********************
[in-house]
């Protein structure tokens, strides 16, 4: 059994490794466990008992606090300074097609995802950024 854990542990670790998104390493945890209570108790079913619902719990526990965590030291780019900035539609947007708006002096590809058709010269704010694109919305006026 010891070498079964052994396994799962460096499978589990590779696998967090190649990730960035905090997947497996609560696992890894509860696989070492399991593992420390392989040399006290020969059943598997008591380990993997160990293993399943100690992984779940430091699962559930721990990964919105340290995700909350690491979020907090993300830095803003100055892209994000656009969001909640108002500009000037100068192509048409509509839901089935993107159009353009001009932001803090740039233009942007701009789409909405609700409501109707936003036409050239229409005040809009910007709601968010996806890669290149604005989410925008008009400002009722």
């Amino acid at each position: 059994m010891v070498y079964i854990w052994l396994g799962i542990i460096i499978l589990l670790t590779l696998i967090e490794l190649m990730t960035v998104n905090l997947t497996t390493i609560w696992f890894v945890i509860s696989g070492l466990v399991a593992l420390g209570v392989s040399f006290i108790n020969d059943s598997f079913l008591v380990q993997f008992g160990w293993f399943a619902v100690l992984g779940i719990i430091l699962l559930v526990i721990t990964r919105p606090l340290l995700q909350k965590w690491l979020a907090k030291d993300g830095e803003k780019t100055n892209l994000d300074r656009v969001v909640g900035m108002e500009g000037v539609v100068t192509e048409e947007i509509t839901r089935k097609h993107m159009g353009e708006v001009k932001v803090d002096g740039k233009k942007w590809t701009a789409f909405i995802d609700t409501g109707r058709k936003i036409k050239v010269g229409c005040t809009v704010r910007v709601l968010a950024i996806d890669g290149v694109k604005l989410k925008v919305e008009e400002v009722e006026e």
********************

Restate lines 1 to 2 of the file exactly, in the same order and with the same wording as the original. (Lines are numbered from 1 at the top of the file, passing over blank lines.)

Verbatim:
[in-house]
């Protein structure tokens, strides 16, 4: 059994490794466990008992606090300074097609995802950024 854990542990670790998104390493945890209570108790079913619902719990526990965590030291780019900035539609947007708006002096590809058709010269704010694109919305006026 010891070498079964052994396994799962460096499978589990590779696998967090190649990730960035905090997947497996609560696992890894509860696989070492399991593992420390392989040399006290020969059943598997008591380990993997160990293993399943100690992984779940430091699962559930721990990964919105340290995700909350690491979020907090993300830095803003100055892209994000656009969001909640108002500009000037100068192509048409509509839901089935993107159009353009001009932001803090740039233009942007701009789409909405609700409501109707936003036409050239229409005040809009910007709601968010996806890669290149604005989410925008008009400002009722």